Game: Oriental Adventures
Publisher: Wizards of the Coast
Series: Dungeons and Dragons
Review Dated: 24th, December 2001
Reviewer’s Rating: 9/10 [ Something special ]
Total Score: 122
Average Score: 5.81
Rarely has there been a supplement that had such a burden of expectation on it. I was not surprised when the introduction to this new edition of Oriental Adventures made heavy reference on its predecessor. The new edition merges the old setting of Kala-Tur with the Rokugan world created and populated by the card game Legend of the Five Rings . To be honest, the game handles this melding extremely well, there is an easy to spot Five Rings symbol that is used to highlight especially suitable material for the Rokugan setting. However, as someone who is not especially familiar with Oriental settings I did find the wash of information somewhat intimidating. The book is gorgeous though, lovely colours, some quality illustrations (some not so good) and high quality paper all helped to convince me to keep turning the pages. I was soon drawn into the world of Oriental Adventures.
You do need the trio of core Dungeons and Dragons rulebooks in order to use Oriental Adventures but you would be forgiven for wondering why as you start to flick through the book and discover entire chapters given over to race, then class, prestige classes, skills, feats, trappings, spells, monsters and even advice on how to put it all together as well has information on the Shadowlands and the Empire of Rokugan.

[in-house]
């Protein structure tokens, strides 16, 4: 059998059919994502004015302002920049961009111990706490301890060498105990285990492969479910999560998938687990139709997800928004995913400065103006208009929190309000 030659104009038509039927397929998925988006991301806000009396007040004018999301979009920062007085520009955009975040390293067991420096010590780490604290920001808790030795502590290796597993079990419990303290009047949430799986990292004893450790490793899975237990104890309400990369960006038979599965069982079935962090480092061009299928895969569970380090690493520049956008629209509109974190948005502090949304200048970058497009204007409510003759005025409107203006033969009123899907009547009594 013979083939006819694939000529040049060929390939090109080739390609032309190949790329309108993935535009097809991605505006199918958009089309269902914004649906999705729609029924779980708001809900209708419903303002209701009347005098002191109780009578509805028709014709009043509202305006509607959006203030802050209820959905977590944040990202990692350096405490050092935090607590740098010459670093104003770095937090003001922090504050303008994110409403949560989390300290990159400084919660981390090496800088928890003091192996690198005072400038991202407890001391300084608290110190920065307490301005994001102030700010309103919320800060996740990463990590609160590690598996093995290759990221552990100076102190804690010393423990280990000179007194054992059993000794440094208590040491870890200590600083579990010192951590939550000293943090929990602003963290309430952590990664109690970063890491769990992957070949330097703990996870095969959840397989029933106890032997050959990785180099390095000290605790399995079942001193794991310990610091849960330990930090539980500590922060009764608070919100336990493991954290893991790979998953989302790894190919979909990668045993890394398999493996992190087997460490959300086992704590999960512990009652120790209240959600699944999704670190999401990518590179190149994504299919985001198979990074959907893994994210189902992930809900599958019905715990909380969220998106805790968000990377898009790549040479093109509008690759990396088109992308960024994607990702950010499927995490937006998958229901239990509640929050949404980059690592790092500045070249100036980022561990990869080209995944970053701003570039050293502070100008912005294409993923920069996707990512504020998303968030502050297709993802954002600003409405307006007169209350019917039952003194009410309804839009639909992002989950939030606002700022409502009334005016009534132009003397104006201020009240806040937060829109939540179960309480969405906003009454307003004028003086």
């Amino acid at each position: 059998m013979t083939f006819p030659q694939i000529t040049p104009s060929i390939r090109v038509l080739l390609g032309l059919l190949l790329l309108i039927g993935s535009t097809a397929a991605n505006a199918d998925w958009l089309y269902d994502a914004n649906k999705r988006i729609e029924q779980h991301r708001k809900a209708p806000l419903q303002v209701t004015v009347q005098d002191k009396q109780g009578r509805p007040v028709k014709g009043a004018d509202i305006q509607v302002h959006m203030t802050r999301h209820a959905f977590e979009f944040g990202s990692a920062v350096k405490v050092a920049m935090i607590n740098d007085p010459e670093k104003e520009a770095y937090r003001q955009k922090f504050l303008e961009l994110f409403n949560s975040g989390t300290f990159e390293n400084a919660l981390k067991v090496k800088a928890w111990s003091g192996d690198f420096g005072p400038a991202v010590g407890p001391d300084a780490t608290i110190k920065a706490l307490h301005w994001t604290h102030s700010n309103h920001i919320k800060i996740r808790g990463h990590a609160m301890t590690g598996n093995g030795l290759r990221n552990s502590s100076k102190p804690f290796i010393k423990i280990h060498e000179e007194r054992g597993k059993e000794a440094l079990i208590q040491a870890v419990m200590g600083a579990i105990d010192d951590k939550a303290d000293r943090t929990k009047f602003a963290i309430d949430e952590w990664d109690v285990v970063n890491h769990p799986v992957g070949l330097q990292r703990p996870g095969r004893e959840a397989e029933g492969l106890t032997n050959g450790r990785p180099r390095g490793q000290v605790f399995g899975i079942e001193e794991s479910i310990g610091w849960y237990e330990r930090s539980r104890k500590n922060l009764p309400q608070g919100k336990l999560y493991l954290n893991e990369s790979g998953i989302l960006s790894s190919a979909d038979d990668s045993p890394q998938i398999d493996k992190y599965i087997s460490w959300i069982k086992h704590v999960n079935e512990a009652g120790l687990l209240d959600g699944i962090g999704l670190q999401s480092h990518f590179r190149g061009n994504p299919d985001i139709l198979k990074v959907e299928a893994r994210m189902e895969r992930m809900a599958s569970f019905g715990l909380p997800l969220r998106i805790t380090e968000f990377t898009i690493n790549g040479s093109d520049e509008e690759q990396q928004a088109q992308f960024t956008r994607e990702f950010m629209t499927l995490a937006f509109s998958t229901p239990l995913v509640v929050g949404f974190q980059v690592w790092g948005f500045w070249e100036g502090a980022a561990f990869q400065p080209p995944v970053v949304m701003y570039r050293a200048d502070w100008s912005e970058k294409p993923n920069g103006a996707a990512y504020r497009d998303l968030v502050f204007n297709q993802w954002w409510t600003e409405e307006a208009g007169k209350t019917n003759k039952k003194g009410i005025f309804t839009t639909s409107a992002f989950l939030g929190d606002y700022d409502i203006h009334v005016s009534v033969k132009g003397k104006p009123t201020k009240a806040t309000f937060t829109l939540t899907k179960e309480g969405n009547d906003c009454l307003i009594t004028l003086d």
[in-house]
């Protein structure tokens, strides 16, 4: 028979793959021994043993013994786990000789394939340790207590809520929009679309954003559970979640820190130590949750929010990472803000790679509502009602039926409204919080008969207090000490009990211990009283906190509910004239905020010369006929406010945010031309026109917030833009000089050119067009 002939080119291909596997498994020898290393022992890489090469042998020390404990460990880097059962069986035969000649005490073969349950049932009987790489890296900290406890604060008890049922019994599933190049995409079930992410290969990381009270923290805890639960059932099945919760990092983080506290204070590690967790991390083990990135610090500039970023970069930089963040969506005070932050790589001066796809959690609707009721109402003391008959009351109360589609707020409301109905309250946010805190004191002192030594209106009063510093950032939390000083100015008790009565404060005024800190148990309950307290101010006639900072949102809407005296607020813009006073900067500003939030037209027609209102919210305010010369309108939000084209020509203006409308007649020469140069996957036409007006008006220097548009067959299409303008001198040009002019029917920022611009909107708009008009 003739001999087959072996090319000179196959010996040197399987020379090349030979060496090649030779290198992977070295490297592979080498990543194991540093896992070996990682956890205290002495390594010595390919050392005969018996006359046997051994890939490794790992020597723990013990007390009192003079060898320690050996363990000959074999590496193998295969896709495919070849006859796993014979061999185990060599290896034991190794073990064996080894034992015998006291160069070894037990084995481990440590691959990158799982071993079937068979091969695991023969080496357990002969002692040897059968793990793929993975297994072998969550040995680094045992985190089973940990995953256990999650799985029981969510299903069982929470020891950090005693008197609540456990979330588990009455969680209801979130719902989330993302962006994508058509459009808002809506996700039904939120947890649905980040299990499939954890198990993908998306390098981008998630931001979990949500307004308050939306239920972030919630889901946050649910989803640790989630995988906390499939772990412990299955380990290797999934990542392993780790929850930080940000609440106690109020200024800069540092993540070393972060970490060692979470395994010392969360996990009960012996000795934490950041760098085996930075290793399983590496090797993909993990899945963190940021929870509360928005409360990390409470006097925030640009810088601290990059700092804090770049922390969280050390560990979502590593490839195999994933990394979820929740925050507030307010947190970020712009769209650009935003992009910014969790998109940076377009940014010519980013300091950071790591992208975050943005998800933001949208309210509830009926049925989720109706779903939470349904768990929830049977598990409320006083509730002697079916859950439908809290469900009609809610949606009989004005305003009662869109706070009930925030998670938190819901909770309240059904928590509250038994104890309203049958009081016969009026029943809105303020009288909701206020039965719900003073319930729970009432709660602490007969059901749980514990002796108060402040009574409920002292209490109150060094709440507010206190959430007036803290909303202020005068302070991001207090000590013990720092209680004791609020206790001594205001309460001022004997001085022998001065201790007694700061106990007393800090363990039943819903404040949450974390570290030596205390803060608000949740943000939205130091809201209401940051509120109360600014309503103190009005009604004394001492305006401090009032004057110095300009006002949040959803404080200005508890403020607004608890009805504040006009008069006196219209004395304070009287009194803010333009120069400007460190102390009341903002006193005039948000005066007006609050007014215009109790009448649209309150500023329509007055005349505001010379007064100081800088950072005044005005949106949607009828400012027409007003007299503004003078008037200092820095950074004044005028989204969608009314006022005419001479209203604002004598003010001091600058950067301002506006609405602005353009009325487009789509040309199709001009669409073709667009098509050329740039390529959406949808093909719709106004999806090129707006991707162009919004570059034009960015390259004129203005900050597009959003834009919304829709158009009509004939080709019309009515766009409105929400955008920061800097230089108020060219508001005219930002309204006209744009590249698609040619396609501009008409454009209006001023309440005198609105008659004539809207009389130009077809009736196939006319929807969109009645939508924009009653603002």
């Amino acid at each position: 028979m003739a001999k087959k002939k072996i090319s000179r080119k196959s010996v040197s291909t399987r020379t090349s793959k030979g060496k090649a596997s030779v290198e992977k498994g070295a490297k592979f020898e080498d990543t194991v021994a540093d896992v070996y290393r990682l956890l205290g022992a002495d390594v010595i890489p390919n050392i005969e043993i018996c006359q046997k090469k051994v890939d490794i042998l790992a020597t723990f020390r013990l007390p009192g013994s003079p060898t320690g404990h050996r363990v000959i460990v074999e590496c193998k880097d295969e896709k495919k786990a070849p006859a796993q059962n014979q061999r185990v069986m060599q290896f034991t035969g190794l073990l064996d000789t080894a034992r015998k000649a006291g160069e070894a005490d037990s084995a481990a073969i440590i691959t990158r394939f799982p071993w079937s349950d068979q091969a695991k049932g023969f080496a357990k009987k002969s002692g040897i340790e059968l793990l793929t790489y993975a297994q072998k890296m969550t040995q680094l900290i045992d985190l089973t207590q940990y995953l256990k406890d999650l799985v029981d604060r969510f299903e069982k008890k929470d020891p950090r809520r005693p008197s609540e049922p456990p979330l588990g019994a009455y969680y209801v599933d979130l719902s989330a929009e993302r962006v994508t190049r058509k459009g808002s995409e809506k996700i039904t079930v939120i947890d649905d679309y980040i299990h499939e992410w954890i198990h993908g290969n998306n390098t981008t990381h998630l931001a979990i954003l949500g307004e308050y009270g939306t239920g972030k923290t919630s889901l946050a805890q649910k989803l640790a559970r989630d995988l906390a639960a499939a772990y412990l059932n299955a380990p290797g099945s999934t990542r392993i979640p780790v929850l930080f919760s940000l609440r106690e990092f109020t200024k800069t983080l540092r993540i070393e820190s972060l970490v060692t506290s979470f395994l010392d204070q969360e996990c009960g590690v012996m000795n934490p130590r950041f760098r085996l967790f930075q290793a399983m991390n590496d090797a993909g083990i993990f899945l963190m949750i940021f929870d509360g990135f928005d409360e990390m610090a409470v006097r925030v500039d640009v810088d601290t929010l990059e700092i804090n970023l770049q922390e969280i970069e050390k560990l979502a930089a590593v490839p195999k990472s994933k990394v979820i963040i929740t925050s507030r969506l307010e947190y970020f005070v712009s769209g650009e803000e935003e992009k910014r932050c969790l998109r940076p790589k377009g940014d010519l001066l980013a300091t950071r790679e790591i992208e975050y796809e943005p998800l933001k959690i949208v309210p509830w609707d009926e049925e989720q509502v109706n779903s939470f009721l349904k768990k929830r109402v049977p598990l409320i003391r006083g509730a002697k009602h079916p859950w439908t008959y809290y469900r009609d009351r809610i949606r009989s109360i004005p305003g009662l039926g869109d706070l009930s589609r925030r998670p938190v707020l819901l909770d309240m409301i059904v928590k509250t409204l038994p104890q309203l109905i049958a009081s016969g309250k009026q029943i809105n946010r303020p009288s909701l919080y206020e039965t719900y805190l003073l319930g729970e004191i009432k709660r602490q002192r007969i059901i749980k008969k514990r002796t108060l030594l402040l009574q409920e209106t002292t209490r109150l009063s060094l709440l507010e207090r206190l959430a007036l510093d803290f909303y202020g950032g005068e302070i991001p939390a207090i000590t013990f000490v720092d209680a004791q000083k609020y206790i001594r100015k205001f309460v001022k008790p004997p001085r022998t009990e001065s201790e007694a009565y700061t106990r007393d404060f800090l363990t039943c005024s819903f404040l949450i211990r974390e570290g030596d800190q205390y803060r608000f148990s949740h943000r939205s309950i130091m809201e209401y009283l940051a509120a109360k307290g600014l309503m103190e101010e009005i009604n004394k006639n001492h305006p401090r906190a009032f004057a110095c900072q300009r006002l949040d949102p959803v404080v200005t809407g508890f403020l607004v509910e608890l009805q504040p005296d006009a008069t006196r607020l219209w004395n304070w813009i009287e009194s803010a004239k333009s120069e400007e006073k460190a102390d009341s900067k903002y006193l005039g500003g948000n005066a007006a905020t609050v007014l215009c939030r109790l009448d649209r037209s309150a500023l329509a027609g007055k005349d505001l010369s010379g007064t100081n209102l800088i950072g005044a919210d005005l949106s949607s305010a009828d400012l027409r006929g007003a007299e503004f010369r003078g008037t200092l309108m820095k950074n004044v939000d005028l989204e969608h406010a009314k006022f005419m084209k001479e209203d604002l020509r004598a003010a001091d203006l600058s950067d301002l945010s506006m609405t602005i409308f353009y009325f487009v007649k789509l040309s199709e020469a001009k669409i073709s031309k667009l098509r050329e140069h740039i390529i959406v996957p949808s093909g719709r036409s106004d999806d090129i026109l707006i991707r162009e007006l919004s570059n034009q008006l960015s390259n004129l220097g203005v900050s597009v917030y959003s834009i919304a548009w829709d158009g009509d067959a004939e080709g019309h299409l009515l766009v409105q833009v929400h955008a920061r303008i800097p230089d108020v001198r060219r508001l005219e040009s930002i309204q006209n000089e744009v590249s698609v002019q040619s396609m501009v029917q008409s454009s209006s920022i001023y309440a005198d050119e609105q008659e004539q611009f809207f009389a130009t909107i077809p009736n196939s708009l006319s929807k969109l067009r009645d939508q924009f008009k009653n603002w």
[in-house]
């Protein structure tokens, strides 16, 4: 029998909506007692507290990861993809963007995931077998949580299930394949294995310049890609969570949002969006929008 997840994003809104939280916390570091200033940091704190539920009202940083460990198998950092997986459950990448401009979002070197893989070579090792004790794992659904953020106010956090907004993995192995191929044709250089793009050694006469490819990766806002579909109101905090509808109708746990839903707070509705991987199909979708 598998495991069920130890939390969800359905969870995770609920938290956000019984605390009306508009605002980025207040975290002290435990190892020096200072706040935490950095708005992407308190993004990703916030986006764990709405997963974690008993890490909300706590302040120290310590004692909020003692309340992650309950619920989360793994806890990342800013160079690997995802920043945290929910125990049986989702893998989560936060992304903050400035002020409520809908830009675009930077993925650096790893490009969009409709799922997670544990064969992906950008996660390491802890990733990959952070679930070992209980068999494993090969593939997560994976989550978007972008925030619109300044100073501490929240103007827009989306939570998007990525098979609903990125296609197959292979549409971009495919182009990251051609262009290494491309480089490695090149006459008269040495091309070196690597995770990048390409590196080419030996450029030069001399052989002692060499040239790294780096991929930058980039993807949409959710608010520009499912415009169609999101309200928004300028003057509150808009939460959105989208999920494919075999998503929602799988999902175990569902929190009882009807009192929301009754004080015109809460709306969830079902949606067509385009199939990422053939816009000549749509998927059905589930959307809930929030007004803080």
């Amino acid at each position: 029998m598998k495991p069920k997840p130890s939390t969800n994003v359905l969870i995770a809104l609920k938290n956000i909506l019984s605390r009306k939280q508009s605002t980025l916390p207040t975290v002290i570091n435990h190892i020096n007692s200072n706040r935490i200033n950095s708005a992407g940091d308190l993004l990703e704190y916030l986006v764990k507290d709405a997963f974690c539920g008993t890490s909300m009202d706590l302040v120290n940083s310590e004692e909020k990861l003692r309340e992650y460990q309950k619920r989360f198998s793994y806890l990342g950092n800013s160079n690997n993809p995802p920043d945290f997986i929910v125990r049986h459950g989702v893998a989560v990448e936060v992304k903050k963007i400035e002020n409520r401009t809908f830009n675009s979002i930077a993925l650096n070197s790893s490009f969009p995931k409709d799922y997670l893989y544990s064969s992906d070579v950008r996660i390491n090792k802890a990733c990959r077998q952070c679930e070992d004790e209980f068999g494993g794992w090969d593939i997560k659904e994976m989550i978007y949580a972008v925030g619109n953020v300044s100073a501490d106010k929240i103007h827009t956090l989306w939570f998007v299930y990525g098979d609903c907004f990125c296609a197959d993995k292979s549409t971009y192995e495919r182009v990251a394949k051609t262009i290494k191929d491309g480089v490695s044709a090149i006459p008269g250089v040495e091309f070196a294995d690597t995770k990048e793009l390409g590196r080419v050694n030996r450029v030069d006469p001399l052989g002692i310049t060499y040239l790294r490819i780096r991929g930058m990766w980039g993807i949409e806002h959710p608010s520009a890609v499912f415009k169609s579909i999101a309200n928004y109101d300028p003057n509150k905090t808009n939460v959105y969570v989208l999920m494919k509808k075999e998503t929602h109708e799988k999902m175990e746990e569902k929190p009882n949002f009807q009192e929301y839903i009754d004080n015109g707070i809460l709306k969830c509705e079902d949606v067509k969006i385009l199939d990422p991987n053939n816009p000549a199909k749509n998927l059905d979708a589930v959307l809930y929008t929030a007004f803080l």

There is more information in the book than you need, some of races and classes and…oh, I won’t run through the list again, are not applicable to all of the settings, some are more historically accurate than others and if you ask me, some of the monsters are just plain scary. One of the triumphs of the book is that you can use it to fuel any sort of Oriental style adventure or campaign. If you really want to use the traditional races from the Dungeons and Dragons (dwarves, elves, gnomes, etc) then you can. The book even manages to find space in its wonderfully formatted pages to suggest how.
There are six feature races that book presents in the first chapter, although as is the norm throughout the book you don’t have to use them all. There are always humans and the Hengeyokai, Nezumi, Korobukuru, Spirit Folk and Vanara are the added extra. The humans, if you want, can be further divided in to their clans for a bit of diversity. The Hengeyokai, as a notably more powerful PC in terms of basic racial ability, have an additional experience point requirement and this is presented in an easy to read table. The book is full of tables, flicking through it you can find entire pages of tables. I was very much reminded of the second edition of D&D – in the good way. It can only be a tribute to the book that it probably boasts the best ratio of meaty information to number of pages than any other Wizards of the Coast product that I can think of.